Ken Clarke has hit out hard at the increasingly bellicose anti-immigrant rhetoric coming out of Downing Street, with a description of concerns about EU freedom of movement as "typical right wing, nationalist escapism".
The broadside from the veteran europhile minister comes as David Cameron tries to face down a significant challenge on his eurosceptic flank, with a letter from 95 Tory MPs demanding parliament be given a vote on all EU laws.
The intervention from Clarke, currently Cameron's trade envoy, comes amid ever-tougher rhetoric on benefits and immigration following the ending of work restrictions on Romanians and Bulgarians on January 1st.
Cameron is even having to patch up relations with EU allies like Poland, after he repeatedly said their citizens should not be able to come to the UK and claim benefits.
But Clarke rejected Cameron's claim that free movement rules have led to "vast migrations".
He told the Financial Times: "I just don't think it's true that the European Union is responsible for unacceptable waves of migration.
"The idea that you can have some fundamental debate that somehow stops all these foreigners coming here is rather typical right wing, nationalist escapism, I think."
Conservative and Labour politicians have entered into an arms race on limiting benefits for new EU arrivals, although experts point out that any measures imposed by the UK will affect British citizens elsewhere in the continent, who are similarly able to claim benefits in their new home.
Cameron's plans of limiting benefits for the first three months is in line with EU law, according to officials.
But Iain Duncan Smith said the government was trying to prevent EU migrants claiming benefits for two years. Ukip wants a five year ban.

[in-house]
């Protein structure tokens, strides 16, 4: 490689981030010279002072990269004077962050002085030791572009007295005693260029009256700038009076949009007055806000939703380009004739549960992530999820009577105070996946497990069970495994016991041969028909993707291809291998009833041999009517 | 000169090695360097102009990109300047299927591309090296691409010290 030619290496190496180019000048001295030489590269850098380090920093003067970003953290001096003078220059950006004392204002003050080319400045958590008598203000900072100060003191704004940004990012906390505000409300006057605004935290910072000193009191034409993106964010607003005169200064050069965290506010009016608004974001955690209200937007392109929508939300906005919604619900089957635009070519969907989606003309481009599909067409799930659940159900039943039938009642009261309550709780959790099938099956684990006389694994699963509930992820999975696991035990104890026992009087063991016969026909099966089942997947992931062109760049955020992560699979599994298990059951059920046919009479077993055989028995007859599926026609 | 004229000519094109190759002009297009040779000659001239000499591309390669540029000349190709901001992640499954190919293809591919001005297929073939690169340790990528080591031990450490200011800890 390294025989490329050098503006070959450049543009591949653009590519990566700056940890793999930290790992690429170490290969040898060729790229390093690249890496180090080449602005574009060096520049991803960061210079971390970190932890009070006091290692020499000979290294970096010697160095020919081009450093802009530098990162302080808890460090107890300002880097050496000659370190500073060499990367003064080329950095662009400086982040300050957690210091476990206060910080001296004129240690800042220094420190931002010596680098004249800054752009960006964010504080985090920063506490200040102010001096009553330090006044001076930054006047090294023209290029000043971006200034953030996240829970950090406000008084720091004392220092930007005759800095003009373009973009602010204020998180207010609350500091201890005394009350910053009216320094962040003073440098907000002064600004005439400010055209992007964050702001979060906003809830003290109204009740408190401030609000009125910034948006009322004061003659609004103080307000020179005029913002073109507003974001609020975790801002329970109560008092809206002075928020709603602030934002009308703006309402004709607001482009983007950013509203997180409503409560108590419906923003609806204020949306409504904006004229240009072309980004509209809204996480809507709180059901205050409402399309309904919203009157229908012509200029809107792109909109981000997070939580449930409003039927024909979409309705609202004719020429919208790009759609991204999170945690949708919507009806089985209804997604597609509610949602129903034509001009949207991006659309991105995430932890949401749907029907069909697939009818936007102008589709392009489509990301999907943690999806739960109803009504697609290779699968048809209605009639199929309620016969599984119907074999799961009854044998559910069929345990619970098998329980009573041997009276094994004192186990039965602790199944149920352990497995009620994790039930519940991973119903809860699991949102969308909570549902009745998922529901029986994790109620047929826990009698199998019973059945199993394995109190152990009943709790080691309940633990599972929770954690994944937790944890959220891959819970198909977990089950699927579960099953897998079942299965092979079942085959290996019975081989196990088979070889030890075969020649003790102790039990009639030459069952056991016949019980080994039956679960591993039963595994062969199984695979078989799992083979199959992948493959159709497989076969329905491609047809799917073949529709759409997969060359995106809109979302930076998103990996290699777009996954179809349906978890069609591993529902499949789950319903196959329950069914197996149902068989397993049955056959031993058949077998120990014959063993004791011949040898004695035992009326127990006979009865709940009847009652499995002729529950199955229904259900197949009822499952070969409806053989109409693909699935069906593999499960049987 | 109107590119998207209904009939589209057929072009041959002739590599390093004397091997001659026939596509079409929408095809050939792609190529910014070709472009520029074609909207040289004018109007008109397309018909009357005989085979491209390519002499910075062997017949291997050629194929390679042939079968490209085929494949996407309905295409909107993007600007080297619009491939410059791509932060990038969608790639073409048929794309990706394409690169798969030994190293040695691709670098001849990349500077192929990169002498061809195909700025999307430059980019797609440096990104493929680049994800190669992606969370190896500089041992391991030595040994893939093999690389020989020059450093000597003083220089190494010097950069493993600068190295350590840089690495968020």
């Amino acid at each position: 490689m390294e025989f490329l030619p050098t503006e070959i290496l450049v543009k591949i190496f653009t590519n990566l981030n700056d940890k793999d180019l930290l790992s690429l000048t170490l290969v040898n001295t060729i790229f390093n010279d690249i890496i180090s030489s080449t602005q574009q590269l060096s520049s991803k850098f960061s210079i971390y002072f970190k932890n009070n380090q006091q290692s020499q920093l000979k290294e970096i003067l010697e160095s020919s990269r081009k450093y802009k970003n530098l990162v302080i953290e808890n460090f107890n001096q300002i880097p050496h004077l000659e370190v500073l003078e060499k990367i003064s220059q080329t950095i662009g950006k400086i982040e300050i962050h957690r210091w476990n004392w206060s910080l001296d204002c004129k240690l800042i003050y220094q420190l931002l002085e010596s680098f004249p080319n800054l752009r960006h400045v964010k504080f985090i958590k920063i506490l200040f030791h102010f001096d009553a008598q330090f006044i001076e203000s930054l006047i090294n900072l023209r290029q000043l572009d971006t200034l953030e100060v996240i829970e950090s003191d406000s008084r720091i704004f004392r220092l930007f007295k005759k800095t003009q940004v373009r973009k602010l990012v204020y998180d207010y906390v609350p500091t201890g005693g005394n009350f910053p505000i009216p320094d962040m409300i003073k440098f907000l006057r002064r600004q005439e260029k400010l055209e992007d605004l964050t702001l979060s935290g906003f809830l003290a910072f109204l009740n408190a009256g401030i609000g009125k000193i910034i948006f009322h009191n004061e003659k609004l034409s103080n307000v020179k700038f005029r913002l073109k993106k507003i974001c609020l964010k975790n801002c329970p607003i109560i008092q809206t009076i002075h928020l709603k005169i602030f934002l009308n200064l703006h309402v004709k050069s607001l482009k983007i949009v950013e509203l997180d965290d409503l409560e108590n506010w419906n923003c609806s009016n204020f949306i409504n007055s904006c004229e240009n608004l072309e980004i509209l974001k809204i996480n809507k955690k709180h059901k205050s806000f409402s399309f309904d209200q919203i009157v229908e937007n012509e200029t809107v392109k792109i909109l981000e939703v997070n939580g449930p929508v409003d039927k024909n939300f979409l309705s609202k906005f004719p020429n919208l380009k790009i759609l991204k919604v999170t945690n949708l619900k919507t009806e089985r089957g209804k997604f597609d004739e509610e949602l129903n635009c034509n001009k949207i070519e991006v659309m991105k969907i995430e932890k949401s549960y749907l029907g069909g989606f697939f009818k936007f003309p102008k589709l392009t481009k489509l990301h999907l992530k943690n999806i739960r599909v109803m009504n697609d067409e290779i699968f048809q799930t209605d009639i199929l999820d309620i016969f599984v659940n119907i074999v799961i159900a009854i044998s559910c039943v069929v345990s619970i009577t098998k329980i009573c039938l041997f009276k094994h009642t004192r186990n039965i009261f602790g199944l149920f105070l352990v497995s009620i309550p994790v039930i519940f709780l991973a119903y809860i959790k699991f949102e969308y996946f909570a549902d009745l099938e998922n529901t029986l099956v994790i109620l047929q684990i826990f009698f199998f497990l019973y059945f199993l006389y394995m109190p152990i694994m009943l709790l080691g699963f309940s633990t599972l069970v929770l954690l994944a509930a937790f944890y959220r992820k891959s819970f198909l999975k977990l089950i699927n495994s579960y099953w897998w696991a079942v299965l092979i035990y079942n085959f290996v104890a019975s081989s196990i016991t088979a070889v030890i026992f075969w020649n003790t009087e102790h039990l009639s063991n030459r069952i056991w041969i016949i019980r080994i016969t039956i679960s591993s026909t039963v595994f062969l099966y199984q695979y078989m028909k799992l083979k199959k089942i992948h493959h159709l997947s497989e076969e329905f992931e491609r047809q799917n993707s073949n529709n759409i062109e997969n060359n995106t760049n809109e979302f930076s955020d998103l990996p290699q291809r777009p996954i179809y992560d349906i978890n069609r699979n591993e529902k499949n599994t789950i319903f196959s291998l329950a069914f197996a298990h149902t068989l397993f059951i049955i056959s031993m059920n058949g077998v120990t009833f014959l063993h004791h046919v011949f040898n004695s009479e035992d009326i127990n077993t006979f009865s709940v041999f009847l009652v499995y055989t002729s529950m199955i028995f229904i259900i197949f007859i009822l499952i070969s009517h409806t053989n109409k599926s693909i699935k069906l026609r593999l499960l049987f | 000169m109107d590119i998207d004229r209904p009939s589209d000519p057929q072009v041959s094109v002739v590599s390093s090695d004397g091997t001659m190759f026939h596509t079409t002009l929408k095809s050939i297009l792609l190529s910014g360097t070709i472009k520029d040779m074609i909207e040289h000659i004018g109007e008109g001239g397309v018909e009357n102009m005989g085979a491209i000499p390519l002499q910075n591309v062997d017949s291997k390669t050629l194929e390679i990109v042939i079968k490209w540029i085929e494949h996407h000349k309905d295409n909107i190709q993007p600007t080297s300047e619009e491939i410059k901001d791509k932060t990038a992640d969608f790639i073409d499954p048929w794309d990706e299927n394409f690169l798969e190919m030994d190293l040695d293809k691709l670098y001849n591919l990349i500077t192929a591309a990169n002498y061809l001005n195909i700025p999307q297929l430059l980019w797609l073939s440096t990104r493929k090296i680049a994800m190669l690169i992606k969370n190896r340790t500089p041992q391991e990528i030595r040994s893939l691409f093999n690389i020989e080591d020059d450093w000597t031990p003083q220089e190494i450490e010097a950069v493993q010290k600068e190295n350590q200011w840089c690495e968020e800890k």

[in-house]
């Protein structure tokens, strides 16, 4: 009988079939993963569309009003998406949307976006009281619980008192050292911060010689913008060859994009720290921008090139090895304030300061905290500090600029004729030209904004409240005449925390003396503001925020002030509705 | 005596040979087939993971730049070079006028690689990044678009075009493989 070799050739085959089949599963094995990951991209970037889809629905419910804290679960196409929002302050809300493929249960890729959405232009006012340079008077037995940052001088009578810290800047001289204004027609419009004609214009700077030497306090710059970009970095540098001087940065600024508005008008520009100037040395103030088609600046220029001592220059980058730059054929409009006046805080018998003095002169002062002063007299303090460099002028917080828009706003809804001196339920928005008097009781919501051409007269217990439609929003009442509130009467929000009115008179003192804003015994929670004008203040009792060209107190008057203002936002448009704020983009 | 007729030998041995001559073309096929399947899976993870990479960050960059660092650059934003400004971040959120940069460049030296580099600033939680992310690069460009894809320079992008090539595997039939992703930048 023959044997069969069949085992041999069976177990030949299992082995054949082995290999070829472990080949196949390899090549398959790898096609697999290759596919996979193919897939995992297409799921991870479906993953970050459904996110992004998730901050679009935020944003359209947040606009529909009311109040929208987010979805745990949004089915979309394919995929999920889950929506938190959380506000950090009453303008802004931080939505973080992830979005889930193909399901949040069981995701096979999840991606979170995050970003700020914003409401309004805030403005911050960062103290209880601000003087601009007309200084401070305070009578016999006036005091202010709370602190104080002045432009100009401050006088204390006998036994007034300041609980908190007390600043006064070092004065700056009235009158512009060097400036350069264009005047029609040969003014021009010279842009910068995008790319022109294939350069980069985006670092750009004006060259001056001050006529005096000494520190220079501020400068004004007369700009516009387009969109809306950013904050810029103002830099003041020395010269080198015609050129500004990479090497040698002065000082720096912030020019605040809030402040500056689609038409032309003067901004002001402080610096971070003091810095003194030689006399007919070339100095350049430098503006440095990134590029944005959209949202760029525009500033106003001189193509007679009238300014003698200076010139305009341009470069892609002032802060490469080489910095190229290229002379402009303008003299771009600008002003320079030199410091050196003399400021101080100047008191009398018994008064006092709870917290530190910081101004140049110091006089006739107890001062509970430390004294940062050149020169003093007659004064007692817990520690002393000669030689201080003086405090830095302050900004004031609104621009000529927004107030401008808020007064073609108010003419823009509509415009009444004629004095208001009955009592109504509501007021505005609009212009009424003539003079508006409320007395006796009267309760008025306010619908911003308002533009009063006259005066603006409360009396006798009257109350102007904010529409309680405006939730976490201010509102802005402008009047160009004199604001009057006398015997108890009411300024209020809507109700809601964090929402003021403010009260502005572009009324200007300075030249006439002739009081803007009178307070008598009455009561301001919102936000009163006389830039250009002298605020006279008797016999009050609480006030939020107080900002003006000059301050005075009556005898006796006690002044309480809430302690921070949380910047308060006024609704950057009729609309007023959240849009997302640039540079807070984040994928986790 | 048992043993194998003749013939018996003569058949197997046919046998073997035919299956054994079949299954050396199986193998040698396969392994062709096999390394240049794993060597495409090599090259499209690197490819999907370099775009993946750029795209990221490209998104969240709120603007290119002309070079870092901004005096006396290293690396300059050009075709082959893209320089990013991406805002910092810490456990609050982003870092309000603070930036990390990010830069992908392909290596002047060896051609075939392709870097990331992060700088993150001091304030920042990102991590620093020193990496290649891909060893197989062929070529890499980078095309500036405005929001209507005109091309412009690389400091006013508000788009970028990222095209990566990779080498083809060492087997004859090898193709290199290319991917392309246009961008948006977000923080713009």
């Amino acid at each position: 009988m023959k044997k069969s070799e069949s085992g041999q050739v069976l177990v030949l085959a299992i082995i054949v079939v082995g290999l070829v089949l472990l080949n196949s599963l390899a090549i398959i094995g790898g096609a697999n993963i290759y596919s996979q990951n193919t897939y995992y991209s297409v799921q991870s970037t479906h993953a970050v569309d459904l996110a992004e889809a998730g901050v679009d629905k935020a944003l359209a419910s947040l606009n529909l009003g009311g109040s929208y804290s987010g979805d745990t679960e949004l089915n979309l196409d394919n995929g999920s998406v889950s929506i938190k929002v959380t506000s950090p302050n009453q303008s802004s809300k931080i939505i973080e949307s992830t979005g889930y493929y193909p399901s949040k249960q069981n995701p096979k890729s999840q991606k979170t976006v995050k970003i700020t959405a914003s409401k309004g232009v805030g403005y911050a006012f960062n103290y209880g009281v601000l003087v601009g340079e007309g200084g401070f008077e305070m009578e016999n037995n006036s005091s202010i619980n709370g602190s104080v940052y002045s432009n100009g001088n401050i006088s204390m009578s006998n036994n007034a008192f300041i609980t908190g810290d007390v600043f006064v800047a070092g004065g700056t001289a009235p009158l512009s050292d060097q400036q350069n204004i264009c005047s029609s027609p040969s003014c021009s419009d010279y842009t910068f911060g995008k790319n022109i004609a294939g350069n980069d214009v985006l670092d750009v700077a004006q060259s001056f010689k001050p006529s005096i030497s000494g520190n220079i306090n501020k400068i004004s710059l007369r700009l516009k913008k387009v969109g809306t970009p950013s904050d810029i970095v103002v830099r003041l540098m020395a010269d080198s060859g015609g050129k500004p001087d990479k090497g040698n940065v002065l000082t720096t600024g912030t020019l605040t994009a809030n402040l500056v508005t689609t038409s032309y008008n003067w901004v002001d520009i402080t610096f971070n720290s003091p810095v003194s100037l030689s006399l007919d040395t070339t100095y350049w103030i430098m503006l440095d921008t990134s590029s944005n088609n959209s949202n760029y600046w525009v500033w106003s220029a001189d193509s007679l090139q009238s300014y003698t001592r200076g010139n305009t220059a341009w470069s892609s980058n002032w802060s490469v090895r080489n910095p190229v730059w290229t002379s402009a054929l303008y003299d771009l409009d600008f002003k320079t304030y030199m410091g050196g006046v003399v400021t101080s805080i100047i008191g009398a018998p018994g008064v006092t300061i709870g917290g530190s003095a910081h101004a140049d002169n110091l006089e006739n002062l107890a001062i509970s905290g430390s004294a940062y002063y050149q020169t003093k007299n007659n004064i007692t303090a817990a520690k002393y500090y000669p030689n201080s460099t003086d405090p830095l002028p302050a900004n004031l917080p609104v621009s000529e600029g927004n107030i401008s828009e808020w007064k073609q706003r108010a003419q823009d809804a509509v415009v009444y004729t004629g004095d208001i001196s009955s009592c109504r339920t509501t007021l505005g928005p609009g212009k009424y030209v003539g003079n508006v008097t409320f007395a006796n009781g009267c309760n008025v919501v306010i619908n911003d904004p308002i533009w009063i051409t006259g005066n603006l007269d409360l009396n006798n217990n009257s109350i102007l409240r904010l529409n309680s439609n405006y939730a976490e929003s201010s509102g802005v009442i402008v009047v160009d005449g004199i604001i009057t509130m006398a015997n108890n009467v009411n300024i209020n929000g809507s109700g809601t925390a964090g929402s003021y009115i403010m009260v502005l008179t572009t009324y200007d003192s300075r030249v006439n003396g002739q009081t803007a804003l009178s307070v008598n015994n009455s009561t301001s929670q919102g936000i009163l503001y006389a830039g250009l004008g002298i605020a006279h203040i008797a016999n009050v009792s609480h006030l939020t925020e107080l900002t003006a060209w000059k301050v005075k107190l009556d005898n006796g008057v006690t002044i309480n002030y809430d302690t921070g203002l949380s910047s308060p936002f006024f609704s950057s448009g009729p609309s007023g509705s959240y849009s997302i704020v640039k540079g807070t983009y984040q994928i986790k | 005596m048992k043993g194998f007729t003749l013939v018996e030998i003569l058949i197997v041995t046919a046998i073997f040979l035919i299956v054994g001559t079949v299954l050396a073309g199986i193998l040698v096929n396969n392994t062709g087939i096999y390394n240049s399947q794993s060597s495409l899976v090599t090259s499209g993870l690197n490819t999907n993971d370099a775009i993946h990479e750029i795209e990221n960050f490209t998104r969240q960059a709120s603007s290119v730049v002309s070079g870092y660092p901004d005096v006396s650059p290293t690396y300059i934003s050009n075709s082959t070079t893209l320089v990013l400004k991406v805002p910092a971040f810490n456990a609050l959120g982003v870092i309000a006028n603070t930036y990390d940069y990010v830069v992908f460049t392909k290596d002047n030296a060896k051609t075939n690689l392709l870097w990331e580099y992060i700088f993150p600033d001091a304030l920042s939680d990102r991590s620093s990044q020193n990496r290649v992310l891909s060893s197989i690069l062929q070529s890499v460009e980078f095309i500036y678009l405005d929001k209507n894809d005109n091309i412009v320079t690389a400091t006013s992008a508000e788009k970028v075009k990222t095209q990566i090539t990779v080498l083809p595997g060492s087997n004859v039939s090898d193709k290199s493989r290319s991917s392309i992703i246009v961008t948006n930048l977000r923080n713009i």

Britain would almost certainly face a legal challenge in the event of a more extensive benefit moratorium.
Asked whether he accepted Clarke's view that there had been no mass migration in Europe on the Today programme, foreign secretary William Hague said: "That depends on what happens in the future.
"We are in favour of people being able to move for work. People should be able to move within the EU for work, not in order to take advantage of benefits."
Meanwhile, Cameron was trying to fight off a threat from his other flank, with prominent eurosceptics in his party trying to push him towards an ever-more radical position on the EU.
William Hague roundly rejected efforts by 95 Tory MPs to force the government to change the law so parliament could veto all EU legislations.
"If national parliaments all around the EU were regularly and unilaterally able to choose which bits of EU law they would apply and which bits they wouldn’t, the European single market wouldn’t work," the foreign secretary said.
Reports suggest prominent supporters of the idea, including Bernard Jenkin, Sir Gerald Howarth, Douglas Carswell, have taken the prime ministerial snub personally, not least because of the enthusiastic participation of Nick Clegg.
The letter showed the weakness of Cameron's efforts to placate eurosceptic backbenchers in his party.
His pledge for an in/out referendum on Europe temporarily pacified his backbenchers, but the letter suggests a new showdown could come to a climax before the time of the general election in 2015.
Statistics from Romania shows net migration has actually declined significantly since 2007, when it joined the EU.
In 2012, about 170,000 people left the country, while over 167,000 returned.
On average, mobile EU citizens are more likely to be employed than nationals of the host country and often fill skills shortages.
They are also disproportionately young and active and less likely to claim benefits.